Home Entertainment Student Artist Profile: Mike Natoli

Student Artist Profile: Mike Natoli

by Annabel Reyes

Q: Why did you decide to pursue filmmaking?

A: Even though I played with a camera from about the time I was seven or eight years old, I really didn’t know what I wanted to be. I thought it was just a neat thing to do and it never really crossed my mind until high school when I found out I could take TV production as a class.

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Mike Natoli poses with his camera.
Photo courtesy of Stephanie Braunlich Photo credit: Photo courtesy of Stephanie Braunlich

After that, I started trying to climb through the ranks in high school and try to be the best I could be there and try to learn everything I could. We learned Final Cut Pro 7 and eventually switched over to Adobe. I learned actual HD cameras and I just started getting a group together that I could start to make films with. That camaraderie is what you take with you throughout high school. It was a unique experience.

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A movie poster of “Mojave Blues,” written and directed by Mike Natoli.
Photo courtesy of Celia Mascio Photo credit: Photo courtesy of Celia Mascio

Q. What is your film, “Mojave Blues,” about?

A: “Mojave Blues,” for those of you who don’t know the “Fallout” universe, which is a video game universe, is a post-apocalyptic western about two mismatched people who got really bad luck in life.


D.J. Gursaly (left) and Jolie Decker (right) on the set of “Mojave Blues.” Photo credit: Photo courtesy of Mike Natoli

One character has been wrong in some way and got shot in the head and left for dead. She survived it and then this authority figure in this post-apocalyptic wasteland is sent to track her down and stop her from robbing people because she’s starting to take what she can get.

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“Mojave Blues” takes place in the Mojave Desert, based on the Fallout video game universe. Photo credit: Photo courtesy of Mike Natoli

It’s an action-comedy and it takes place in the “Fallout New Vegas” universe. It’s a role-playing game, it’s one of the games without a plot. You can be whatever you like and I think that element and that ambiguity is essential for creating a series because if you can be anything then you can write the characters around anything, they just have to be in that universe.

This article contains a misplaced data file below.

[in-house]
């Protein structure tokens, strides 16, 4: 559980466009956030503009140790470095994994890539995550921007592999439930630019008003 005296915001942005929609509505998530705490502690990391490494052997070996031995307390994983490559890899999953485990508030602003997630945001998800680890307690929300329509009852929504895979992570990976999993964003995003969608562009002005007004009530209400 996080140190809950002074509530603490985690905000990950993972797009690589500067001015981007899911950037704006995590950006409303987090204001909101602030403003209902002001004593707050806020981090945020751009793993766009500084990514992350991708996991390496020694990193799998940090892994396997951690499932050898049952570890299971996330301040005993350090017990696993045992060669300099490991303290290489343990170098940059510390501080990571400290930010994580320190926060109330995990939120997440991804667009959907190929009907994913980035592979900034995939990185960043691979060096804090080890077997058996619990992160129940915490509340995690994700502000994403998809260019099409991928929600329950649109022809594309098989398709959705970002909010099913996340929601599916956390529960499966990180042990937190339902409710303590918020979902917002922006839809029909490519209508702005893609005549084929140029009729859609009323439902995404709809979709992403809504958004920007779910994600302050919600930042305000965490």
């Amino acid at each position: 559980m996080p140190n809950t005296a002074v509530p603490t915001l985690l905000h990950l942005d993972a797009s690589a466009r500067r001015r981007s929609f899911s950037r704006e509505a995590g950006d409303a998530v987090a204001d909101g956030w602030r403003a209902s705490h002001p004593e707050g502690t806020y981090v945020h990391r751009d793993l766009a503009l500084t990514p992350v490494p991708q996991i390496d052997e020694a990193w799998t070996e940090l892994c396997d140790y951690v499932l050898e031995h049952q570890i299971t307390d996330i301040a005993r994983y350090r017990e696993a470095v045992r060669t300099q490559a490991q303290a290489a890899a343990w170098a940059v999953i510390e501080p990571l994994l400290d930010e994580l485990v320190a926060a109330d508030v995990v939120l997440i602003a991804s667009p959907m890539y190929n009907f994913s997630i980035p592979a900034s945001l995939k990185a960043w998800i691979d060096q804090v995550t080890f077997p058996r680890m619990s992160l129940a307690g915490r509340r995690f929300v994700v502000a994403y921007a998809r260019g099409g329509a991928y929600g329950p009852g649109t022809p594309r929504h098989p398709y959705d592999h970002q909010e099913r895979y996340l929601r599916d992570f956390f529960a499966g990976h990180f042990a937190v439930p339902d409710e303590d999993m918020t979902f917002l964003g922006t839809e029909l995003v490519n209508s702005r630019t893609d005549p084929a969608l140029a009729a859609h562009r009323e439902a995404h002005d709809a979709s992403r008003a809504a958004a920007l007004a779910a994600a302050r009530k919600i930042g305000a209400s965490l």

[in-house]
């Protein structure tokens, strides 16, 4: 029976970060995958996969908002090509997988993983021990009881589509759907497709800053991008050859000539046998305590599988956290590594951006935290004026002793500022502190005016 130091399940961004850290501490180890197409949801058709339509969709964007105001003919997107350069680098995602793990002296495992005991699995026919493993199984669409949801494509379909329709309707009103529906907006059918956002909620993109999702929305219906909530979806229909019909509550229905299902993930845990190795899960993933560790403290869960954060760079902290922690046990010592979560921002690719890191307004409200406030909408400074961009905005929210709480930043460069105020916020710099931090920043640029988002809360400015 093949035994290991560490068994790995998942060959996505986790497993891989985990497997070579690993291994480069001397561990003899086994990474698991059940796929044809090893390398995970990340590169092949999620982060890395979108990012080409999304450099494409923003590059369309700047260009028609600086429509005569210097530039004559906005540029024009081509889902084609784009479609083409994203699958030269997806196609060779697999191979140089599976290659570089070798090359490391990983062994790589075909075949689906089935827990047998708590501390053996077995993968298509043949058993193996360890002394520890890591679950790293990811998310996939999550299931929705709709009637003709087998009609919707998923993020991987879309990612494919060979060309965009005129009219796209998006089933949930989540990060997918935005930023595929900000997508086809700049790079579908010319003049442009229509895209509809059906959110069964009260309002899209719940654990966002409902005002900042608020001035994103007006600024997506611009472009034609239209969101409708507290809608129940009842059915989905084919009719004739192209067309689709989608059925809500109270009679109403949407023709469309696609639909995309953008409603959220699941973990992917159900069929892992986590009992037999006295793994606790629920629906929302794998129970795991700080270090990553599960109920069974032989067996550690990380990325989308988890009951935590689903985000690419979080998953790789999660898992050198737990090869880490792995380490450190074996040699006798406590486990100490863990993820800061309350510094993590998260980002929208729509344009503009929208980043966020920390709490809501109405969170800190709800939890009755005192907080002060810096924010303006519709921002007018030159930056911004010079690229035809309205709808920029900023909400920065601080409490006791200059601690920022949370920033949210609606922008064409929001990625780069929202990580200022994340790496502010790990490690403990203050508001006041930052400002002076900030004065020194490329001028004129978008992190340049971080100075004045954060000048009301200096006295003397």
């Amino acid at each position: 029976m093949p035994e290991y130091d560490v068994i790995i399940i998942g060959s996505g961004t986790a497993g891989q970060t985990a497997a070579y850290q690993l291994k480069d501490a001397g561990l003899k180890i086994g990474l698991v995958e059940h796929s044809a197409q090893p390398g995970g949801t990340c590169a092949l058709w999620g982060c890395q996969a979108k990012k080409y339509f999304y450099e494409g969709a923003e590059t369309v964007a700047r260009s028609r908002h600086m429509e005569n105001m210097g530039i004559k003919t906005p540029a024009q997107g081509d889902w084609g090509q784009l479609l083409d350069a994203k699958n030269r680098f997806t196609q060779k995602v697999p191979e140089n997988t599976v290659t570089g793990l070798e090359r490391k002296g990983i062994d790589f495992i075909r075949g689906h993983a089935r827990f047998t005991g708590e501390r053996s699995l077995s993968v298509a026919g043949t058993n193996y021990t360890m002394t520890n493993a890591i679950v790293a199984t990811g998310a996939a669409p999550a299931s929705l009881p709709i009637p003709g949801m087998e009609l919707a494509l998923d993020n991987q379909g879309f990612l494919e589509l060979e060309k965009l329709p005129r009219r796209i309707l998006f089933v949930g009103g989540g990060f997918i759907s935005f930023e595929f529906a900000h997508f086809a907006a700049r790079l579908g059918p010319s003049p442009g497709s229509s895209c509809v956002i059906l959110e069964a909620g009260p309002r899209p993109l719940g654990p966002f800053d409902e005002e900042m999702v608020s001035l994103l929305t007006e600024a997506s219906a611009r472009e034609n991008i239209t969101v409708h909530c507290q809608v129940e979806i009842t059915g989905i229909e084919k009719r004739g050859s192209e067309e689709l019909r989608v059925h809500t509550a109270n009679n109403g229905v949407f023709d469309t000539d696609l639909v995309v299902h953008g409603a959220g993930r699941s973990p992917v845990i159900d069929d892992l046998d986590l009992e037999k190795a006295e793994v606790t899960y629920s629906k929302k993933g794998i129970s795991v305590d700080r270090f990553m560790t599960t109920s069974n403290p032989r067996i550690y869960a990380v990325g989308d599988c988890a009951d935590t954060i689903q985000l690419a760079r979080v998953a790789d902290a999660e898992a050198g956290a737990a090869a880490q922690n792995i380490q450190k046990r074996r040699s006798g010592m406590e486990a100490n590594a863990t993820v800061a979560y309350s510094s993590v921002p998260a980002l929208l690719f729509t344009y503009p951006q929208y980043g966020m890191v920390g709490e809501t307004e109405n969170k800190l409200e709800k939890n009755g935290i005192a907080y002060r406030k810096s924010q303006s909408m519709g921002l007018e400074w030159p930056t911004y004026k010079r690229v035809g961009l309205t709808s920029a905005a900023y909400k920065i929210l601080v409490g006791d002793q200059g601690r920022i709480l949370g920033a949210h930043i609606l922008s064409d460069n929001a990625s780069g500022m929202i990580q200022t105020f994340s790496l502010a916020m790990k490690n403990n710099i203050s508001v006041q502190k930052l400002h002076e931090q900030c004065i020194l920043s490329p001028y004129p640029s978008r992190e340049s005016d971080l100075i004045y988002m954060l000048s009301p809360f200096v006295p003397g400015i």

Jolie Decker plays the role of Six in “Mojave Blues.” Photo credit: Photo courtesy of Mike Natoli

Q. Why did you decide to create “Mojave Blues?”

A: Sometimes there are stories that need to be told. That’s the existential way of putting it, but the more practical way of putting it is that I had to make a film for a TV course, Advanced Television Production. We had to do a chase scene. It’s supposed to teach continuity and fluency of shots. I used it as an excuse to make this film. Jolie Decker, who plays Six, and the ranger who’s played by my friend and cosplayer D.J. Gursaly, were all “Fallout” fans. A couple of the producers, Tom Rose and Brendan McNally, are “Fallout” fans as well so we understand the universe and we believe in the project.


Jolie Decker plays the role of Six in the series, “Mojave Blues.” Photo credit: Photo courtesy of Mike Natoli

Q. What was it like having your film selected to be in the MystiCon Film Festival in Roanoke, Virginia?

A: It was actually a magical time to get recognized for that sort of thing, I hope that it gets selected for more, honestly. We’re thinking about entering it in the Garden State Film Festival, which I was a part of. I was lucky enough for them to select one of my student films that was a pilot for another series I was doing, called “Existence,” and that got selected for a couple of years to play at film festivals.


A movie poster for Mike Natoli’s student film, “Existence.” Photo credit: Photo courtesy of MCP Entertainment

I want to go to festivals mainly because I want to show the actors that there is a pay off to this. It’s more than just seeing yourself on a screen, it’s seeing yourself on a screen in a theater and people are enjoying and reacting to your film. I think that’s amazing.

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Mike Natoli poses with his favorite Canon camera. Photo credit: Photo courtesy of Annabel Reyes


Q. How has Montclair State University guided your filmmaking?

A: I wouldn’t have been able to do what I’ve accomplished in filmmaking or TV series producing or anything media-making without the assistance of Montclair State and the wonderful professors I’ve had here. I’m really grateful for Montclair State because this is the best place right now, in the nation, for TV production and film.


The cast and crew of “Mojave Blues” pose for a photo on set. Photo credit: Photo courtesy of Mike Natoli

Q. What do you want to do after college?

A: I want to eventually become a film editor. I love to do that. I love every aspect of camerawork and directing, but what I really love to do is edit because you get to see it come to life in front of you and put your own twist on it. I’d love to edit films professionally in Los Angeles, that’s my goal, but I’m happy to be in the New York area because this is one of the best places to be too.


D.J. Gursaly plays the role of the Ranger in “Mojave Blues.” Photo credit: Photo courtesy of Mike Natoli

Q. Where can we see Mojave Blues?

A: You can follow MCP Entertainment on YouTube, that’s where all of my content usually gets released. “Mojave Blues” comes out this October 2019, so look for it. The trailer is coming soon!



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